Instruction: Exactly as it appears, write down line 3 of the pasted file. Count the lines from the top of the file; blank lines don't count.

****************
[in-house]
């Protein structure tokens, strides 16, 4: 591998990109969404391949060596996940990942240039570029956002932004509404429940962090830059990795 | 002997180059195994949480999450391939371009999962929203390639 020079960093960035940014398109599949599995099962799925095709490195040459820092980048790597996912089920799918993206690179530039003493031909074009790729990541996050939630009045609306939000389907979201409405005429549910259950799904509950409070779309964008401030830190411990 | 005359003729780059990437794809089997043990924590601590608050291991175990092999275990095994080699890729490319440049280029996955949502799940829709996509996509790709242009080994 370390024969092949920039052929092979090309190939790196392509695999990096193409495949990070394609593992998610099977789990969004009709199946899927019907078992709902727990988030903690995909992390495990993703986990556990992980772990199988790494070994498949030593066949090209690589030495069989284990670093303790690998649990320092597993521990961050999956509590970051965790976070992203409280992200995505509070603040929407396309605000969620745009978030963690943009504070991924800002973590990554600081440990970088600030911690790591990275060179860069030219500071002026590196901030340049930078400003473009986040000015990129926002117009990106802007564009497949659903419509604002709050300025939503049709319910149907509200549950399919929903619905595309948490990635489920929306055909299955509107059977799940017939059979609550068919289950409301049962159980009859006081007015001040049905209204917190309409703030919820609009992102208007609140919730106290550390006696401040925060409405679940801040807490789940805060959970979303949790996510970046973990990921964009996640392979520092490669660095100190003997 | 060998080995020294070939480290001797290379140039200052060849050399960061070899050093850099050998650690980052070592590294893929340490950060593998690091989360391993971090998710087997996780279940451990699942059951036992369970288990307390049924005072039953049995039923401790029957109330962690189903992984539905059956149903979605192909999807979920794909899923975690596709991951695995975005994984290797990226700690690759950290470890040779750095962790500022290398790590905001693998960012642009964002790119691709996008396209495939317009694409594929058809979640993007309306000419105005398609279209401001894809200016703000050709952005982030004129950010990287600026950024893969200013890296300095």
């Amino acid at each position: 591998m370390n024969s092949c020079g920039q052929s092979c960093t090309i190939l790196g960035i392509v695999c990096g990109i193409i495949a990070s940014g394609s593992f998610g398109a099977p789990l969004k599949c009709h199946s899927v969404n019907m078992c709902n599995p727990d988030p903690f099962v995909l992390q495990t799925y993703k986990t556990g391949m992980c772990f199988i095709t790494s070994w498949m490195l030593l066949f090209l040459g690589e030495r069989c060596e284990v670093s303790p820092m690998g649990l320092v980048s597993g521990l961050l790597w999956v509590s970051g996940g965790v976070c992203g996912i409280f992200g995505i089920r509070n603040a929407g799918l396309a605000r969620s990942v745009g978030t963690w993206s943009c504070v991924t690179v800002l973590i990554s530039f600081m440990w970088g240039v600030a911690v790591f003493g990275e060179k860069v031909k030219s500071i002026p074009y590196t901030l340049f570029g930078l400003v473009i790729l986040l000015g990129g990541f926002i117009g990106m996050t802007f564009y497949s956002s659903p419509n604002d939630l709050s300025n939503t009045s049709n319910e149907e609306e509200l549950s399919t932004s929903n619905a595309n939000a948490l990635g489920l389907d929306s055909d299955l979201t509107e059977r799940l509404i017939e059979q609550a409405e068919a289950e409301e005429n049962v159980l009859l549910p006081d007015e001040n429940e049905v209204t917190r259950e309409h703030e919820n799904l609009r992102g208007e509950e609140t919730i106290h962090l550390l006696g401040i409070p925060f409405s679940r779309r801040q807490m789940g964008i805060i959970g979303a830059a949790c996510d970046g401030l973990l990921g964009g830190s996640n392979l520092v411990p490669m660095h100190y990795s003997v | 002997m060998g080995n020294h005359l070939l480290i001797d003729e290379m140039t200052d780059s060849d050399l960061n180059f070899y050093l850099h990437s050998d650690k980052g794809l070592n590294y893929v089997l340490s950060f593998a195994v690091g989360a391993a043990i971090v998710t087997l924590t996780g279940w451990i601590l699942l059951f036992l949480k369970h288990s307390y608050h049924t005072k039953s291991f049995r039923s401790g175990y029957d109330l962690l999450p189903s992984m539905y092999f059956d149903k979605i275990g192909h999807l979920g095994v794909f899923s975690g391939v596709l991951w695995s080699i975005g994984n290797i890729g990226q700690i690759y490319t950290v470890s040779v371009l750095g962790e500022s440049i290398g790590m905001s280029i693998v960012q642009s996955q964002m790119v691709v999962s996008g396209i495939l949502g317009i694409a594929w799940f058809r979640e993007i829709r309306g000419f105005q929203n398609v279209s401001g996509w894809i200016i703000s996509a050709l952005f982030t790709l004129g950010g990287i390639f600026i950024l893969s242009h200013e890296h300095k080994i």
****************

């Amino acid at each position: 591998m370390n024969s092949c020079g920039q052929s092979c960093t090309i190939l790196g960035i392509v695999c990096g990109i193409i495949a990070s940014g394609s593992f998610g398109a099977p789990l969004k599949c009709h199946s899927v969404n019907m078992c709902n599995p727990d988030p903690f099962v995909l992390q495990t799925y993703k986990t556990g391949m992980c772990f199988i095709t790494s070994w498949m490195l030593l066949f090209l040459g690589e030495r069989c060596e284990v670093s303790p820092m690998g649990l320092v980048s597993g521990l961050l790597w999956v509590s970051g996940g965790v976070c992203g996912i409280f992200g995505i089920r509070n603040a929407g799918l396309a605000r969620s990942v745009g978030t963690w993206s943009c504070v991924t690179v800002l973590i990554s530039f600081m440990w970088g240039v600030a911690v790591f003493g990275e060179k860069v031909k030219s500071i002026p074009y590196t901030l340049f570029g930078l400003v473009i790729l986040l000015g990129g990541f926002i117009g990106m996050t802007f564009y497949s956002s659903p419509n604002d939630l709050s300025n939503t009045s049709n319910e149907e609306e509200l549950s399919t932004s929903n619905a595309n939000a948490l990635g489920l389907d929306s055909d299955l979201t509107e059977r799940l509404i017939e059979q609550a409405e068919a289950e409301e005429n049962v159980l009859l549910p006081d007015e001040n429940e049905v209204t917190r259950e309409h703030e919820n799904l609009r992102g208007e509950e609140t919730i106290h962090l550390l006696g401040i409070p925060f409405s679940r779309r801040q807490m789940g964008i805060i959970g979303a830059a949790c996510d970046g401030l973990l990921g964009g830190s996640n392979l520092v411990p490669m660095h100190y990795s003997v | 002997m060998g080995n020294h005359l070939l480290i001797d003729e290379m140039t200052d780059s060849d050399l960061n180059f070899y050093l850099h990437s050998d650690k980052g794809l070592n590294y893929v089997l340490s950060f593998a195994v690091g989360a391993a043990i971090v998710t087997l924590t996780g279940w451990i601590l699942l059951f036992l949480k369970h288990s307390y608050h049924t005072k039953s291991f049995r039923s401790g175990y029957d109330l962690l999450p189903s992984m539905y092999f059956d149903k979605i275990g192909h999807l979920g095994v794909f899923s975690g391939v596709l991951w695995s080699i975005g994984n290797i890729g990226q700690i690759y490319t950290v470890s040779v371009l750095g962790e500022s440049i290398g790590m905001s280029i693998v960012q642009s996955q964002m790119v691709v999962s996008g396209i495939l949502g317009i694409a594929w799940f058809r979640e993007i829709r309306g000419f105005q929203n398609v279209s401001g996509w894809i200016i703000s996509a050709l952005f982030t790709l004129g950010g990287i390639f600026i950024l893969s242009h200013e890296h300095k080994i």